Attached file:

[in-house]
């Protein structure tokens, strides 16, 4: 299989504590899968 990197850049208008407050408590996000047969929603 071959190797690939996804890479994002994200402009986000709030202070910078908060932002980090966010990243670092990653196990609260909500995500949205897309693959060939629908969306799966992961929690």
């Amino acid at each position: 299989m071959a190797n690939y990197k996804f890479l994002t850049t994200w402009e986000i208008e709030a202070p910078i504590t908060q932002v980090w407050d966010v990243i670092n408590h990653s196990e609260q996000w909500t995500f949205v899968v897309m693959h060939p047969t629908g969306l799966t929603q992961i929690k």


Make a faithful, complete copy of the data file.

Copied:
[in-house]
């Protein structure tokens, strides 16, 4: 299989504590899968 990197850049208008407050408590996000047969929603 071959190797690939996804890479994002994200402009986000709030202070910078908060932002980090966010990243670092990653196990609260909500995500949205897309693959060939629908969306799966992961929690």
């Amino acid at each position: 299989m071959a190797n690939y990197k996804f890479l994002t850049t994200w402009e986000i208008e709030a202070p910078i504590t908060q932002v980090w407050d966010v990243i670092n408590h990653s196990e609260q996000w909500t995500f949205v899968v897309m693959h060939p047969t629908g969306l799966t929603q992961i929690k």